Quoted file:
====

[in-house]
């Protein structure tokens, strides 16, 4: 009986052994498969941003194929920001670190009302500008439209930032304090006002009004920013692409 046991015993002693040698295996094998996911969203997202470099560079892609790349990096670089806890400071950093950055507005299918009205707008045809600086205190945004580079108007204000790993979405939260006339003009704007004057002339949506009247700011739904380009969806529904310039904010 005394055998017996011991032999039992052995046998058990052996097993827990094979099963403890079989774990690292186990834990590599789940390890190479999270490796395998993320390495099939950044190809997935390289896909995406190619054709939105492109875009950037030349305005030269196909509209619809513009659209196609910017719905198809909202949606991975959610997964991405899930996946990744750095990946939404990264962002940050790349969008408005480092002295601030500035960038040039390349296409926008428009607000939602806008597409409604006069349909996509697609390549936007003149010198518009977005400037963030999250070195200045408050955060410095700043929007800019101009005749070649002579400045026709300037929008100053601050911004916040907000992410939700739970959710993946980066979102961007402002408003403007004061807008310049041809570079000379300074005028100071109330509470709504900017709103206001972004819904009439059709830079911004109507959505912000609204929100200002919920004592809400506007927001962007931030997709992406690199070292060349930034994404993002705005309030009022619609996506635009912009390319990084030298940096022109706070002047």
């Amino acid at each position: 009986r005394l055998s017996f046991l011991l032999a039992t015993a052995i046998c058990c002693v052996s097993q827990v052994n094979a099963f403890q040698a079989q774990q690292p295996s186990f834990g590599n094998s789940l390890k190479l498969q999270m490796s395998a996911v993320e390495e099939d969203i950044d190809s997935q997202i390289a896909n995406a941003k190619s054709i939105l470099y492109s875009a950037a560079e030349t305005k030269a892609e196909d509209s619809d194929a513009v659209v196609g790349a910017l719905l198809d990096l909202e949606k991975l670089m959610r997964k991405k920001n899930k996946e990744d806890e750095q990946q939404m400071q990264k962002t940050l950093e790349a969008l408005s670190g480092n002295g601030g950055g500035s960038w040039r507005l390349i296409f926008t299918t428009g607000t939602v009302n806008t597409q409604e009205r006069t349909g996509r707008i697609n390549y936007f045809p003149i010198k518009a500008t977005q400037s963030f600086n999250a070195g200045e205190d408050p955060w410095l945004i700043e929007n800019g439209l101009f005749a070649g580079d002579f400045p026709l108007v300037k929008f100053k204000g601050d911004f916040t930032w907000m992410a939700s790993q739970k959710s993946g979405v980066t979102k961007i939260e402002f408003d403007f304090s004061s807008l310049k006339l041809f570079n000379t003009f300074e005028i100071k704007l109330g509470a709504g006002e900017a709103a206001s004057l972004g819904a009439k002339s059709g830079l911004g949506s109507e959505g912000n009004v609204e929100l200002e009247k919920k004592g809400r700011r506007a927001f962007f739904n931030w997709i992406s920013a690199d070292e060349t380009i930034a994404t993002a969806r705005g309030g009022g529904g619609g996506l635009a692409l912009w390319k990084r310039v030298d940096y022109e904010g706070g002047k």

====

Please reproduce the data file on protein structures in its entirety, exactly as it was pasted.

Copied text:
[in-house]
């Protein structure tokens, strides 16, 4: 009986052994498969941003194929920001670190009302500008439209930032304090006002009004920013692409 046991015993002693040698295996094998996911969203997202470099560079892609790349990096670089806890400071950093950055507005299918009205707008045809600086205190945004580079108007204000790993979405939260006339003009704007004057002339949506009247700011739904380009969806529904310039904010 005394055998017996011991032999039992052995046998058990052996097993827990094979099963403890079989774990690292186990834990590599789940390890190479999270490796395998993320390495099939950044190809997935390289896909995406190619054709939105492109875009950037030349305005030269196909509209619809513009659209196609910017719905198809909202949606991975959610997964991405899930996946990744750095990946939404990264962002940050790349969008408005480092002295601030500035960038040039390349296409926008428009607000939602806008597409409604006069349909996509697609390549936007003149010198518009977005400037963030999250070195200045408050955060410095700043929007800019101009005749070649002579400045026709300037929008100053601050911004916040907000992410939700739970959710993946980066979102961007402002408003403007004061807008310049041809570079000379300074005028100071109330509470709504900017709103206001972004819904009439059709830079911004109507959505912000609204929100200002919920004592809400506007927001962007931030997709992406690199070292060349930034994404993002705005309030009022619609996506635009912009390319990084030298940096022109706070002047």
């Amino acid at each position: 009986r005394l055998s017996f046991l011991l032999a039992t015993a052995i046998c058990c002693v052996s097993q827990v052994n094979a099963f403890q040698a079989q774990q690292p295996s186990f834990g590599n094998s789940l390890k190479l498969q999270m490796s395998a996911v993320e390495e099939d969203i950044d190809s997935q997202i390289a896909n995406a941003k190619s054709i939105l470099y492109s875009a950037a560079e030349t305005k030269a892609e196909d509209s619809d194929a513009v659209v196609g790349a910017l719905l198809d990096l909202e949606k991975l670089m959610r997964k991405k920001n899930k996946e990744d806890e750095q990946q939404m400071q990264k962002t940050l950093e790349a969008l408005s670190g480092n002295g601030g950055g500035s960038w040039r507005l390349i296409f926008t299918t428009g607000t939602v009302n806008t597409q409604e009205r006069t349909g996509r707008i697609n390549y936007f045809p003149i010198k518009a500008t977005q400037s963030f600086n999250a070195g200045e205190d408050p955060w410095l945004i700043e929007n800019g439209l101009f005749a070649g580079d002579f400045p026709l108007v300037k929008f100053k204000g601050d911004f916040t930032w907000m992410a939700s790993q739970k959710s993946g979405v980066t979102k961007i939260e402002f408003d403007f304090s004061s807008l310049k006339l041809f570079n000379t003009f300074e005028i100071k704007l109330g509470a709504g006002e900017a709103a206001s004057l972004g819904a009439k002339s059709g830079l911004g949506s109507e959505g912000n009004v609204e929100l200002e009247k919920k004592g809400r700011r506007a927001f962007f739904n931030w997709i992406s920013a690199d070292e060349t380009i930034a994404t993002a969806r705005g309030g009022g529904g619609g996506l635009a692409l912009w390319k990084r310039v030298d940096y022109e904010g706070g002047k």